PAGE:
ALLERGY, RESPIRATORY
Molecule in Skin May Link Eczema and Asthma
Childhood Food Allergies on the Rise
New Spray Could Benefit Cystic Fibrosis Patients
ALTERNATIVE MEDICINE
Taking the Mystery Out of Hypnotherapy
Acupuncture Cuts Dry Mouth in Cancer Patients
Imaging Sheds Light on How Acupuncture Works
ANIMAL CARE
Separation Anxiety, Canine-Style
Safe Toys for Dogs
'Comfort Dogs' Come to Emotional Rescue
BONES & JOINTS
Living Near Major Road May Boost Rheumatoid Arthritis Risk
Breast-feeding Might Shield Women From Rheumatoid Arthritis
Postmenopausal Women With Breast Cancer Face Joint Issues
CANCER
Lifting Weights Can Ease Arm Swelling in Breast Cancer Survivors
Bitter Melon Extract May Slow, Stop Breast Cancer
Vitamin E, Selenium and Soy Won't Prevent Prostate Cancer
CAREGIVING
Study Links Pesticides to Birth Defects
Most Women Struggle With Rising Health Care Costs
Moms Who Breast-Feed Less Likely to Neglect Child
CIRCULATORY SYSTEM
Walk 100 Steps a Minute for 'Moderate' Exercise
Varicose Veins May Mask Larger Problem
Night Shift Work Hard on the Heart
COSMETIC
The Acne Drug Accutane More Than Doubles Depression Risk
Get Sugared!.... Its a sweet choice for hair removal
What to Do If You Have Unsightly Veins
DENTAL, ORAL
Toothbrushing May Stave Off Heart Woes
Hormones May Be to Blame for Women's Cavity Rates
Most Insured Adults Worry About Health Care Costs: Poll
DIABETES
Doctors Urged to Screen Diabetics for Sleep Apnea
Chamomile Tea May Ward Off Diabetes Damage
Brown Rice Bests White for Diabetes Prevention
DIET, NUTRITION
Fatty Acid in Olive Oil Wards Off Hunger
Licorice May Block Absorption of Organ Transplant Drug
Brown Rice Tied to Better Heart Health in Study
DISABILITIES
Review Finds Marijuana May Help MS Patients
Could Your Cell Phone Help Shield You From Alzheimer's?
ENVIRONMENTAL HEALTH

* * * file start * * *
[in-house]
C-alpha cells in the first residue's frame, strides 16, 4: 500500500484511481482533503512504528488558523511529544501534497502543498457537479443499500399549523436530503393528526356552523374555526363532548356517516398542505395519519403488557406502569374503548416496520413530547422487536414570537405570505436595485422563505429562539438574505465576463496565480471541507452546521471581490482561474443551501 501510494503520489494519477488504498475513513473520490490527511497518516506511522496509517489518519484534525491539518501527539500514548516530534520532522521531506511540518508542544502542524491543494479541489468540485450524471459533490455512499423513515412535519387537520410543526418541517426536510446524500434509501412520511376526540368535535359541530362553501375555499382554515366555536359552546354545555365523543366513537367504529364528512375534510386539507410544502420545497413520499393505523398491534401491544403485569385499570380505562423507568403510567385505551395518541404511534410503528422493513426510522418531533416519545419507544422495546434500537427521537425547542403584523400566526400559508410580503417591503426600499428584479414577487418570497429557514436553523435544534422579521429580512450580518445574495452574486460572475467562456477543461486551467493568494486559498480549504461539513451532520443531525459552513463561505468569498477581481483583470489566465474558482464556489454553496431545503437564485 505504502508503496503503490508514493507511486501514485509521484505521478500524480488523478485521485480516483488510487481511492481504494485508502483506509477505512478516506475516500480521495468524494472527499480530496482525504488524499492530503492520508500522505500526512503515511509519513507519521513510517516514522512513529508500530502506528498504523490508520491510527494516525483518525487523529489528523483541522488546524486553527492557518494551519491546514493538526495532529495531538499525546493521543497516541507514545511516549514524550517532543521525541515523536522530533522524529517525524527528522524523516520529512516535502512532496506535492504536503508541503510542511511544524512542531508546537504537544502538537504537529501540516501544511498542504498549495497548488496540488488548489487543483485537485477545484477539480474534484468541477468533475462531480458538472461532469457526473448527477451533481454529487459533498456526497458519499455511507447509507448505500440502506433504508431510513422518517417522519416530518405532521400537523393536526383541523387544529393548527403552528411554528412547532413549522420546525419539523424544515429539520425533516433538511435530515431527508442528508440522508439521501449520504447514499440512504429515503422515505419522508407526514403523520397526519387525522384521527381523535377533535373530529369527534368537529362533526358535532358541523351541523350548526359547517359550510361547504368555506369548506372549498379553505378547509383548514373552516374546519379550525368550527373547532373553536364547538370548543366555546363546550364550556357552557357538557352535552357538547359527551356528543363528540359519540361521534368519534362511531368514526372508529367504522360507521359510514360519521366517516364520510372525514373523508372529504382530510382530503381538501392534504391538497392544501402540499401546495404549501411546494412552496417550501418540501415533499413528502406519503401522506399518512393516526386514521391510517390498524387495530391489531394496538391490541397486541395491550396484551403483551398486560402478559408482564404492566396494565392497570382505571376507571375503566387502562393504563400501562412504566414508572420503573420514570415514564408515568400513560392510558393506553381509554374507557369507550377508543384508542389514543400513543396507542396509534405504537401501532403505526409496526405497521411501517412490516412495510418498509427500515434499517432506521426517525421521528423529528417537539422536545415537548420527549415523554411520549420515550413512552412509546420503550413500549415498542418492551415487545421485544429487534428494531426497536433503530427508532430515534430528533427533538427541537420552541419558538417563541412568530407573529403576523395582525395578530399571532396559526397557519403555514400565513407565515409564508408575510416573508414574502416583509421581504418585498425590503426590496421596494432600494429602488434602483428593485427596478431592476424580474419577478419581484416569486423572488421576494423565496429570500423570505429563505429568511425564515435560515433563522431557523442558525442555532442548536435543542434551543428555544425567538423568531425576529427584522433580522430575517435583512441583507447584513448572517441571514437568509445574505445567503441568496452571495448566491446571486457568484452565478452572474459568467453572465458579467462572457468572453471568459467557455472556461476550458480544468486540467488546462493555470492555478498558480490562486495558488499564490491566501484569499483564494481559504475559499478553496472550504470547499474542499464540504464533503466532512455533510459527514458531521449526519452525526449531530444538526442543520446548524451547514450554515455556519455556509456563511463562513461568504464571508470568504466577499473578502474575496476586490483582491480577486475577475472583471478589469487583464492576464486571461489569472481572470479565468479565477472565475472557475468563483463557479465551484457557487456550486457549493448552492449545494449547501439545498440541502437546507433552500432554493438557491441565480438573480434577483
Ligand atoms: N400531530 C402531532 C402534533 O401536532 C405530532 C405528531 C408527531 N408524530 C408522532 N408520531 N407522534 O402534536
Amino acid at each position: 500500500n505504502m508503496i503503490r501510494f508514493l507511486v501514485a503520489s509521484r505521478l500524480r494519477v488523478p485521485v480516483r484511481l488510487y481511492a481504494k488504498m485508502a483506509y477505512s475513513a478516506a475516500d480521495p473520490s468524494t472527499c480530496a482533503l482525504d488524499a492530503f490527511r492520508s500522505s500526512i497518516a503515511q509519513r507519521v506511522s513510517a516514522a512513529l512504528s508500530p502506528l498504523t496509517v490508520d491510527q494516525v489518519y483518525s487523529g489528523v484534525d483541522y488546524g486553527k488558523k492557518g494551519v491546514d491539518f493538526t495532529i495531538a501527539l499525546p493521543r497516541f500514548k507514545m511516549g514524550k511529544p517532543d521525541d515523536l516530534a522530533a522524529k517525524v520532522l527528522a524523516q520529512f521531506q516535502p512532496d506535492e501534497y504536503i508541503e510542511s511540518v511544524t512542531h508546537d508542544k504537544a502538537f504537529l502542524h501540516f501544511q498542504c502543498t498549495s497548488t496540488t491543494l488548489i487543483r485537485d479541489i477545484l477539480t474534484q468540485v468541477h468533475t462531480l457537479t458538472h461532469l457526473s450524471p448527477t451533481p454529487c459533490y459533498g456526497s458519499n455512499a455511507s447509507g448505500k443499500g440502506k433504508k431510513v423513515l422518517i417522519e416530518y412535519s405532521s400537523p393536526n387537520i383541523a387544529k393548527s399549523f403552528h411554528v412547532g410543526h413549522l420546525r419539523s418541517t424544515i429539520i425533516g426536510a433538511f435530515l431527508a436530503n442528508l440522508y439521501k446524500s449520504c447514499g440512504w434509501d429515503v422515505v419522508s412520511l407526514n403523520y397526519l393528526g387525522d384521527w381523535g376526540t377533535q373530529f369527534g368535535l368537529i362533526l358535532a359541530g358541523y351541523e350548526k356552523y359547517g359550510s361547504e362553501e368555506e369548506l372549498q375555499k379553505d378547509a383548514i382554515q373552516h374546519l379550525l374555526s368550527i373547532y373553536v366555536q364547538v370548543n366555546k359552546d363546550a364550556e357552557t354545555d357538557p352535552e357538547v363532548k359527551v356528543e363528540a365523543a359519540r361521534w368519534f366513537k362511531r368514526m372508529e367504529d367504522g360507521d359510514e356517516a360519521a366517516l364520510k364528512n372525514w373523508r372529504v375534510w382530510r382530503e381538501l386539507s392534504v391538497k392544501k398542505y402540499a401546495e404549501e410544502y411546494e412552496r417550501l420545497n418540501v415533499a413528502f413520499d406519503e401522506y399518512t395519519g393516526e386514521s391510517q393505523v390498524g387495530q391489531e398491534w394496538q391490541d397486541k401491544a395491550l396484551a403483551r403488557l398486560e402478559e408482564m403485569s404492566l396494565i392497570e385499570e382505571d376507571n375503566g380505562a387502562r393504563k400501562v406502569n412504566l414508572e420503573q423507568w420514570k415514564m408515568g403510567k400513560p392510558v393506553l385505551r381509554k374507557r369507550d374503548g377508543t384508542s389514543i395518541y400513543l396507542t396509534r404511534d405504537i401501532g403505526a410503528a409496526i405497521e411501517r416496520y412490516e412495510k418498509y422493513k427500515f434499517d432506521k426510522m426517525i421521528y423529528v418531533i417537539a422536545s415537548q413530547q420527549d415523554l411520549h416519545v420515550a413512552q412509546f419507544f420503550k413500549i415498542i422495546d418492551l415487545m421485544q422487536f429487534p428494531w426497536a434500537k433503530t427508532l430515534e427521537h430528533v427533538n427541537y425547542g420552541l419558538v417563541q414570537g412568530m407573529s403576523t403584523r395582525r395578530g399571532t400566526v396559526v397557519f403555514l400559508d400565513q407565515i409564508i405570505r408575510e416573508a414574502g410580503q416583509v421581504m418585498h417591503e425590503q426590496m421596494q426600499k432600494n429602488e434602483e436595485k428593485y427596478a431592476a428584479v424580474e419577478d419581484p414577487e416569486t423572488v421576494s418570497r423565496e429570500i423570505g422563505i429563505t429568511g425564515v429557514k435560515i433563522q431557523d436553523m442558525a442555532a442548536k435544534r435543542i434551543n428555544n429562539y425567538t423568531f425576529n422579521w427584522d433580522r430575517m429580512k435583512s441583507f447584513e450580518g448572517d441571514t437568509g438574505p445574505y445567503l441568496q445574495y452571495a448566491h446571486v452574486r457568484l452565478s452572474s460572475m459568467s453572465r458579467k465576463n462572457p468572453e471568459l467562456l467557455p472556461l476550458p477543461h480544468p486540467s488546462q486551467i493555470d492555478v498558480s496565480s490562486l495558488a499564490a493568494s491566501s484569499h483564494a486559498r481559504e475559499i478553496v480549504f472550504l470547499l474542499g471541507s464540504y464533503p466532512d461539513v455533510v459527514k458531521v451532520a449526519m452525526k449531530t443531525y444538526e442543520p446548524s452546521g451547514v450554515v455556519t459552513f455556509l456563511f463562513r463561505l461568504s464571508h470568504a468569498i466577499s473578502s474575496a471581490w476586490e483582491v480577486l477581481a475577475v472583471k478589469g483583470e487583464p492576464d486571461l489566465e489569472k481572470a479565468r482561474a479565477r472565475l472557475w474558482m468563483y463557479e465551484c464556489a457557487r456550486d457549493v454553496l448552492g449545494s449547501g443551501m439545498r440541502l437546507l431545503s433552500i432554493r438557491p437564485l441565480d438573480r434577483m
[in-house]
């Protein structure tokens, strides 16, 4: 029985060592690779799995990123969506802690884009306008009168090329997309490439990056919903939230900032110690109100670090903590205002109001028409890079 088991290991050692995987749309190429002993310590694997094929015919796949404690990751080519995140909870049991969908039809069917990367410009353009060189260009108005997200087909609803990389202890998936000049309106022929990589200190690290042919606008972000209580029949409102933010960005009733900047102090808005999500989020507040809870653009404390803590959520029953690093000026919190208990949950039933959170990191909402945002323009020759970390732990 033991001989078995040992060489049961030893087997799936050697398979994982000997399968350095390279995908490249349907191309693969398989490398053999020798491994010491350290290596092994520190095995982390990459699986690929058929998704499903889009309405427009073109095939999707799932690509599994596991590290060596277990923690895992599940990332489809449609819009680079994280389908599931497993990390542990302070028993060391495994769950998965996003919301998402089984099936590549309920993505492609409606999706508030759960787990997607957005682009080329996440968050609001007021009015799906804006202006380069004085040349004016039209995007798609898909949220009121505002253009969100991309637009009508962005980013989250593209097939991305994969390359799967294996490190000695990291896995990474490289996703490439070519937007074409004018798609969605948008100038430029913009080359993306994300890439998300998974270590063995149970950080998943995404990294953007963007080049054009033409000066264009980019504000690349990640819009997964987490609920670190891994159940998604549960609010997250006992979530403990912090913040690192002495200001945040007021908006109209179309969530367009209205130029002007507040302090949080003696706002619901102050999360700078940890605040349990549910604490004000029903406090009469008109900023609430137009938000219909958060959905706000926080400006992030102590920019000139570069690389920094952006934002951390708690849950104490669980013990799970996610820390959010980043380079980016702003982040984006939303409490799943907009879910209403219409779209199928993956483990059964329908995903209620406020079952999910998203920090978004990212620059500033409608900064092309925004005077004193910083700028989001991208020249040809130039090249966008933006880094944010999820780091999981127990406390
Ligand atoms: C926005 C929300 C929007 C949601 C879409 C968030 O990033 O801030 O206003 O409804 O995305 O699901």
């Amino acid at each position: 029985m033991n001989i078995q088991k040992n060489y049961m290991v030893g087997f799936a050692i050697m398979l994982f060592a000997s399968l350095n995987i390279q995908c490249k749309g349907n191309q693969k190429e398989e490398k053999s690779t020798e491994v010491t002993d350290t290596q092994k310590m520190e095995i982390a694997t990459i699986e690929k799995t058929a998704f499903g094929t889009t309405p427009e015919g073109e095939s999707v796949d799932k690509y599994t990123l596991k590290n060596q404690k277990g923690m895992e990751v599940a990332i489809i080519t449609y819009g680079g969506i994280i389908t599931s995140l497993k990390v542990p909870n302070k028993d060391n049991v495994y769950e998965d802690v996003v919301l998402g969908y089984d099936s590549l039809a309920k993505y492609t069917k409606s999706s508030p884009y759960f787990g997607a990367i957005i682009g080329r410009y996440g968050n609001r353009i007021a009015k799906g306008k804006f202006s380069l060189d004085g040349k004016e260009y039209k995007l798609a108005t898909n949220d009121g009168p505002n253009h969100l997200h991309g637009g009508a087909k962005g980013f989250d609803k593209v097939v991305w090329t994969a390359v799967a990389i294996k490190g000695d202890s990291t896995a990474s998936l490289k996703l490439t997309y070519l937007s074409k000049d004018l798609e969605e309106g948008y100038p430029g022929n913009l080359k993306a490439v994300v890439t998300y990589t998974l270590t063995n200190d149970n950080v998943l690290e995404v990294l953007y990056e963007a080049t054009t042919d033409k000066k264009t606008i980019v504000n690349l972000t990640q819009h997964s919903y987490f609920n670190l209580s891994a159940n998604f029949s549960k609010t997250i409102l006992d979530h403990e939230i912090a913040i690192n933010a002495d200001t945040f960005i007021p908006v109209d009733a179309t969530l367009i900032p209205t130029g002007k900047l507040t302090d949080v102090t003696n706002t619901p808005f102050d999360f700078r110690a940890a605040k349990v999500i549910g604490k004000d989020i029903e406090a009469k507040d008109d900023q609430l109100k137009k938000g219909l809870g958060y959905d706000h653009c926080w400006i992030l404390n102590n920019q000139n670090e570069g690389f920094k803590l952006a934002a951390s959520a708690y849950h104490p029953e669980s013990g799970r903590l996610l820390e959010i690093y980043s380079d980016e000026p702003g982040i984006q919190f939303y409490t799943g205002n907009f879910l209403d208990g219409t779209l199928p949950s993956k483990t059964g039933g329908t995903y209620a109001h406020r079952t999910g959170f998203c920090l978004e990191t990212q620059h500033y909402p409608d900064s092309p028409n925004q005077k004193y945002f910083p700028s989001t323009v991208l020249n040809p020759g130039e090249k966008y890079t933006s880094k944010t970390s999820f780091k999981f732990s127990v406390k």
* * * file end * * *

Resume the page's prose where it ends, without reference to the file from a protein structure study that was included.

Fish in U.S. Rivers Tainted With Common Medications
Air Pollution May Cause Appendicitis: Study Reveals
Researchers ID Genetic Markers for Esophageal Cancer
EYE CARE, VISION
Statin Drugs Cause Eye Disorders
Kids' Eye Injuries From Golf Clubs Rare But Severe
It's a Whole New Outlook for Cataract Patients
FITNESS
Want to Stop Cancer? You Can, Experts Say
Resistance Training Boosts Mobility in Knee Arthritis Patients
Exercise Guards White Blood Cells Against Aging
GASTROINTESTINAL PROBLEMS
Peppermint Oil, Fiber Can Fight Irritable Bowel
Bowel Prep Harder on Women Than Men
Traditional Nonsurgical GERD Treatments Not Impressive
GENERAL HEALTH
Keep Safety in Mind While Your Kids Are Cooling Off in the Water
Autumn Chores Often Hazardous
Living With Less TV, More Sweat Boosts Weight Loss
HEAD & NECK
Many Children Will Outgrow Headaches
Ski Helmets Encouraged for All
Zen May Thicken Brain, Thwart Pain
HEALTH & TECHNOLOGY
Study Suggests Link Between Cell Phones and Brain Tumors
Imaging Sheds Light on How Acupuncture Works
'Comfort Dogs' Come to Emotional Rescue
HEARING
Noise Hurts Men's Hearing More, Study Shows
Summer Sounds Can Lead to Hearing Loss
HEART & CARDIOVASCULAR
A Little Alcohol May Help the Heart: Studies
Boosting Vitamin D Can Do a Heart Good
After a Stroke, Light Exercise Gets Hands, Arms Working Again
INFECTIOUS DISEASE
Swine Flu Closes Three Schools in NYC
Dry Weather Boosts Odds of Flu Outbreaks
Swine Flu Is Now a Pandemic Says W.H.O.
INFERTILITY
Obesity May Affect Fertility in Young Womene
KID'S HEALTH
Babies Cared For In Others Homes Might Become Heavy Toddlers
School Meals Need to Get Healthier
Older People at Greater Risk of Swine Flu Death
MEN'S HEALTH
Sunlight May Help Protect Men From Kidney Cancer
Eating Fast Until Full Triples Overweight Risk
Varicose Veins May Mask Larger Problem
MENTAL HEALTH
Most Depressed Teens Don't Get Treatment
Reminiscing Helps Build Emotional Strength
How to Attack Holiday Stress Head-On
PAIN
Acupuncture, Real or Fake, Eases Back Pain
'Cell Phone Elbow' -- A New Ill for the Wired Age